Archive for December, 2010

Skype Outage [Update: power on! sort of]

Skype apparently is having a widespread (read global) outage. So, don’t worry, it is probably not just you. No official ETA for restoration of power.

Update: Skype seems to have identified what caused the outage today, and they are working to restore full service for all Skype users. Skype explains more in their blog. Skype isn’t fully back yet, so sit tight!

[@Skype] via [Engadget]


iPad and Roadrunner Email – a Problem

It’s stuff like this Steve, stuff like this.

Scenario – customer purchases a brand spanking new iPad, sets up his Roadrunner email, and, wait for it… doesn’t work, sort of. Apparently Apple implemented it’s email client slightly differently on the iPad compared to the iPhone (this problem was verified with Roadrunner national tech help). Setting up your RR account using the same settings you use in Outlook or Thunderbird or whatever, only works over 3G and not over your RR connection. Read the rest of this entry »

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My HP Printer Keeps Disappearing

For a couple of months now we have noticed a strange behavior with HP multifunction printers (ed. don’t all HP multifunctions behave strangely?) installed on Windows 7 computers – they randomly disappear. The only fix was to run the “add a device” function to basically reinstall the printer. No amount of troubleshooting was able to pinpoint the problem, and again HP left us waiting and hoping for a fix. And several days ago our prayers were answered and HP released an update which specifically “corrects an issue which causes network-connected printers to disappear from the system.”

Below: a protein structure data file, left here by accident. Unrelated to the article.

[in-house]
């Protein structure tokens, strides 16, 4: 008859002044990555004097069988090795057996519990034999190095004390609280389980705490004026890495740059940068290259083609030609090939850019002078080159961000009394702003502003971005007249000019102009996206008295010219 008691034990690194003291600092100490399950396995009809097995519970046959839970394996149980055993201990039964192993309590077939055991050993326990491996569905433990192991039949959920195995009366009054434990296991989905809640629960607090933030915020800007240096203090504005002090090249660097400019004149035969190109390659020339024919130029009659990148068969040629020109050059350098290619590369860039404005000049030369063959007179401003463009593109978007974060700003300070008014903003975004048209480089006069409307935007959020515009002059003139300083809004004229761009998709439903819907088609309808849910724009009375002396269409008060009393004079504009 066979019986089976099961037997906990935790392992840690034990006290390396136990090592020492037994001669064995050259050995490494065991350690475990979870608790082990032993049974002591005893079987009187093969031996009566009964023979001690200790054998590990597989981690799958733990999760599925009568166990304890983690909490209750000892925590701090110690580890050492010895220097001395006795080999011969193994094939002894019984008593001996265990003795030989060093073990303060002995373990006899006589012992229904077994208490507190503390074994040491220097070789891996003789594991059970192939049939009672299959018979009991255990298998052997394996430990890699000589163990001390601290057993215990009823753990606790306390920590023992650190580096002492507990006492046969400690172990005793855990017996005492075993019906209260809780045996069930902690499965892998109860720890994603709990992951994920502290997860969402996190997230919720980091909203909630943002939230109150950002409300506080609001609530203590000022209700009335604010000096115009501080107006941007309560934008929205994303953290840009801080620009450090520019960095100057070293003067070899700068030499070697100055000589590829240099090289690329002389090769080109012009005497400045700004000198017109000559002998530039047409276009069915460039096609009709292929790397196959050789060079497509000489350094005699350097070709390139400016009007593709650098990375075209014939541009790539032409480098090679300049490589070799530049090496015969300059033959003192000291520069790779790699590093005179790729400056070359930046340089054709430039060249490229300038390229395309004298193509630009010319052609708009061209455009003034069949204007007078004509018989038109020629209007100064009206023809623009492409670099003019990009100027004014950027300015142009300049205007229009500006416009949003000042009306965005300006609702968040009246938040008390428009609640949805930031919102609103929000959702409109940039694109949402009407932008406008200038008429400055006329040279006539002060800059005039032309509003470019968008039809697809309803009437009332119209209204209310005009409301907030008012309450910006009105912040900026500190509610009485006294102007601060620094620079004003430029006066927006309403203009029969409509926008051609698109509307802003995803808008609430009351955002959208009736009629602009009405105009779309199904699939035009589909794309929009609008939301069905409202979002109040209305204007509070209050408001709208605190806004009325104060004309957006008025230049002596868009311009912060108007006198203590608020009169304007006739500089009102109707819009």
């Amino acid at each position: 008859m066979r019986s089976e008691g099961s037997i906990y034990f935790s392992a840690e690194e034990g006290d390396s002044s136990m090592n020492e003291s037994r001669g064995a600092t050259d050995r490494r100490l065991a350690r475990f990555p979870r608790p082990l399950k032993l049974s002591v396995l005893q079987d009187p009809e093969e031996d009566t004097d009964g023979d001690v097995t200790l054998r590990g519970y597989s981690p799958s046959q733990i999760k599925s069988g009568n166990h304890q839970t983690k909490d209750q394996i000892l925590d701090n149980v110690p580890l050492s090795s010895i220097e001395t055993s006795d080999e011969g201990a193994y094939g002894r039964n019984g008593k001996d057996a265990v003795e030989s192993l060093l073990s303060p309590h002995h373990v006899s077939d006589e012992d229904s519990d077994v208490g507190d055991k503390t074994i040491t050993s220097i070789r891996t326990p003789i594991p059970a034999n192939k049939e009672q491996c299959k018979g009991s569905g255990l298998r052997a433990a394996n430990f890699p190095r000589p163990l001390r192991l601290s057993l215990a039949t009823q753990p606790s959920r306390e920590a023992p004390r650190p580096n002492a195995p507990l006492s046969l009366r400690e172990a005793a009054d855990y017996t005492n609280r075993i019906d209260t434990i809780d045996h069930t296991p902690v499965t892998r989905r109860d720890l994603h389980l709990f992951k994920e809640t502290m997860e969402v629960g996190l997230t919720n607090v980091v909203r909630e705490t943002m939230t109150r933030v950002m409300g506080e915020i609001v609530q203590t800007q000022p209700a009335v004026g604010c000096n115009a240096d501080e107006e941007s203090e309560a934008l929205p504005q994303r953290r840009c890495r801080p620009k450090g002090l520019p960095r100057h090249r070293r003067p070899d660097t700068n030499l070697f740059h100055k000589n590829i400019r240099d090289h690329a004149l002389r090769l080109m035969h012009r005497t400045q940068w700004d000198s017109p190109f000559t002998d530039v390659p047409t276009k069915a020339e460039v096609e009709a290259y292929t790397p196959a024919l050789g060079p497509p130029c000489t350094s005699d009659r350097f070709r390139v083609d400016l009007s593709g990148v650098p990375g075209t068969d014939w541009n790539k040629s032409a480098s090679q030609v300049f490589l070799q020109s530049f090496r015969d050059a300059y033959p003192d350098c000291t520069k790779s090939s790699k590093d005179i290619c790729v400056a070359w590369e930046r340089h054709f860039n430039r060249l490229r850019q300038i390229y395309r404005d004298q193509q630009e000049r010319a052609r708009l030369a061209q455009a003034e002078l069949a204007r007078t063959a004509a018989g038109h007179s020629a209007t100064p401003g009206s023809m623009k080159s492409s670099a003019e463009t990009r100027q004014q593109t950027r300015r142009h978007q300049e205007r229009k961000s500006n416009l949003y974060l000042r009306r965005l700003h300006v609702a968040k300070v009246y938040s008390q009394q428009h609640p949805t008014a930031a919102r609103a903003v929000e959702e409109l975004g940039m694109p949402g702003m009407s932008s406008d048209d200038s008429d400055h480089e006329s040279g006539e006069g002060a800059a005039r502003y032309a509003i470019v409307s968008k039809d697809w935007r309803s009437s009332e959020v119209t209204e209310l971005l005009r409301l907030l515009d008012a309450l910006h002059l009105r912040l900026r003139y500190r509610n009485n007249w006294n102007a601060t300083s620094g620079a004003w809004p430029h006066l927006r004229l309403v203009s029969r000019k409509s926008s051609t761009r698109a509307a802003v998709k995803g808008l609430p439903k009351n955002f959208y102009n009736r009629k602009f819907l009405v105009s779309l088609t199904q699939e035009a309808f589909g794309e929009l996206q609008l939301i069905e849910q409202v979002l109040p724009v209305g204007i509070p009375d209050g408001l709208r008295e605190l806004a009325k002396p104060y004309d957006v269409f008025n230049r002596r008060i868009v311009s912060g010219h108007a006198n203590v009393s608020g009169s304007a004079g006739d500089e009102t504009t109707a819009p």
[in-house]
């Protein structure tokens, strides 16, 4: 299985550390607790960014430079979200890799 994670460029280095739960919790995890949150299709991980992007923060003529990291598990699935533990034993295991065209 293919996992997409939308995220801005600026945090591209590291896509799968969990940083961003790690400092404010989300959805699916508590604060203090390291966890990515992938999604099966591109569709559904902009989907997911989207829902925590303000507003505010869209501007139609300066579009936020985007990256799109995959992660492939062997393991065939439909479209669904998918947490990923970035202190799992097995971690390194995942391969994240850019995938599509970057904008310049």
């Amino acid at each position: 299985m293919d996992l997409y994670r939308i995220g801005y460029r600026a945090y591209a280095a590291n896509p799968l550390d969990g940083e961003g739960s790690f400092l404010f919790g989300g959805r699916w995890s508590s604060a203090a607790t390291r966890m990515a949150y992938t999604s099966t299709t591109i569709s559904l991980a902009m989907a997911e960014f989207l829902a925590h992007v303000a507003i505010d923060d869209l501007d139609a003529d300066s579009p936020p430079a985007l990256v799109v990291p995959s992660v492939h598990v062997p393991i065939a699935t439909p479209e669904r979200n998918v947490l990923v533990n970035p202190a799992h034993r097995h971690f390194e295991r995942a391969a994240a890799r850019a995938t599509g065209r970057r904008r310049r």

If you have an HP printer set up as a network printer on your Windows 7 computer, run HP Update to, uh, get the update.

And of course you will be required to restart your computer to complete the update.

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4G Networks – What’s the Big Deal and Should You Care [Update]

“4G” is the new hot term among cell phone providers, and has recently been all over the media as the carriers vie for your money business. 4G is basically a reference to the next generation (currently 3G) of cell network technology, which provides greater bandwidth for mobile devices. The term “4G” is more of a marketing ploy than a technical reference since none of the networks offer true 4G bandwith capability. Each of the major carriers is expanding or will be launching their own versions of 4G over the next several months. Read the rest of this entry »

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